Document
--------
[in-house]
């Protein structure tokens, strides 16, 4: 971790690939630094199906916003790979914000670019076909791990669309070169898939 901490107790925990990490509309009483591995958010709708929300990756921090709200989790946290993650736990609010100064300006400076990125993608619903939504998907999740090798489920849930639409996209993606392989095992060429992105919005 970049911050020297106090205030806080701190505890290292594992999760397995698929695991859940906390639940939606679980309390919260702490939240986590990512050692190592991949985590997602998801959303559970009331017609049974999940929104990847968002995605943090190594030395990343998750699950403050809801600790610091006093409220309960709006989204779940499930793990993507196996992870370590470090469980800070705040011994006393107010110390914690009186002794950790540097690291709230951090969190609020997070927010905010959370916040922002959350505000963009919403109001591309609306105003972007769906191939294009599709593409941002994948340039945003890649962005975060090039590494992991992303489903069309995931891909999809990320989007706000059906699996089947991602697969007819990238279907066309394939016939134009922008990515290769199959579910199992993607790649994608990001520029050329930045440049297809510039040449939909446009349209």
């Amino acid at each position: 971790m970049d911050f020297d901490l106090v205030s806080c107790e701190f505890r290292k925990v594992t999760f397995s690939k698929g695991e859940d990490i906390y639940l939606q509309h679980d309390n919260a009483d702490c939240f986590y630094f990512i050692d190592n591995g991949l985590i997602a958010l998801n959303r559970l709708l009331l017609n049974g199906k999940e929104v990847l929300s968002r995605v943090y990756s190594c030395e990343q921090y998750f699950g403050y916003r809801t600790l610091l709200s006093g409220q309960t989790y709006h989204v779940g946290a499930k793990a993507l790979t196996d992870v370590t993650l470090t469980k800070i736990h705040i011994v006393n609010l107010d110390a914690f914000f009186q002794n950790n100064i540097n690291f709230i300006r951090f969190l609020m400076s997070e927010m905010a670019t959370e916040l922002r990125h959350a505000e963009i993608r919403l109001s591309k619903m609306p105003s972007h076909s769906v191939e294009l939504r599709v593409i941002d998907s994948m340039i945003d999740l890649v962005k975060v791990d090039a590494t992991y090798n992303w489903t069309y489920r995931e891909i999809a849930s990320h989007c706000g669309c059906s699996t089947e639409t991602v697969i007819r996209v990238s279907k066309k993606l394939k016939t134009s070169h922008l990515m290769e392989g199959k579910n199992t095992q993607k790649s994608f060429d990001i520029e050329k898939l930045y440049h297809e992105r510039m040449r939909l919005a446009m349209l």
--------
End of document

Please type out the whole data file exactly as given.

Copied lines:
[in-house]
């Protein structure tokens, strides 16, 4: 971790690939630094199906916003790979914000670019076909791990669309070169898939 901490107790925990990490509309009483591995958010709708929300990756921090709200989790946290993650736990609010100064300006400076990125993608619903939504998907999740090798489920849930639409996209993606392989095992060429992105919005 970049911050020297106090205030806080701190505890290292594992999760397995698929695991859940906390639940939606679980309390919260702490939240986590990512050692190592991949985590997602998801959303559970009331017609049974999940929104990847968002995605943090190594030395990343998750699950403050809801600790610091006093409220309960709006989204779940499930793990993507196996992870370590470090469980800070705040011994006393107010110390914690009186002794950790540097690291709230951090969190609020997070927010905010959370916040922002959350505000963009919403109001591309609306105003972007769906191939294009599709593409941002994948340039945003890649962005975060090039590494992991992303489903069309995931891909999809990320989007706000059906699996089947991602697969007819990238279907066309394939016939134009922008990515290769199959579910199992993607790649994608990001520029050329930045440049297809510039040449939909446009349209």
């Amino acid at each position: 971790m970049d911050f020297d901490l106090v205030s806080c107790e701190f505890r290292k925990v594992t999760f397995s690939k698929g695991e859940d990490i906390y639940l939606q509309h679980d309390n919260a009483d702490c939240f986590y630094f990512i050692d190592n591995g991949l985590i997602a958010l998801n959303r559970l709708l009331l017609n049974g199906k999940e929104v990847l929300s968002r995605v943090y990756s190594c030395e990343q921090y998750f699950g403050y916003r809801t600790l610091l709200s006093g409220q309960t989790y709006h989204v779940g946290a499930k793990a993507l790979t196996d992870v370590t993650l470090t469980k800070i736990h705040i011994v006393n609010l107010d110390a914690f914000f009186q002794n950790n100064i540097n690291f709230i300006r951090f969190l609020m400076s997070e927010m905010a670019t959370e916040l922002r990125h959350a505000e963009i993608r919403l109001s591309k619903m609306p105003s972007h076909s769906v191939e294009l939504r599709v593409i941002d998907s994948m340039i945003d999740l890649v962005k975060v791990d090039a590494t992991y090798n992303w489903t069309y489920r995931e891909i999809a849930s990320h989007c706000g669309c059906s699996t089947e639409t991602v697969i007819r996209v990238s279907k066309k993606l394939k016939t134009s070169h922008l990515m290769e392989g199959k579910n199992t095992q993607k790649s994608f060429d990001i520029e050329k898939l930045y440049h297809e992105r510039m040449r939909l919005a446009m349209l």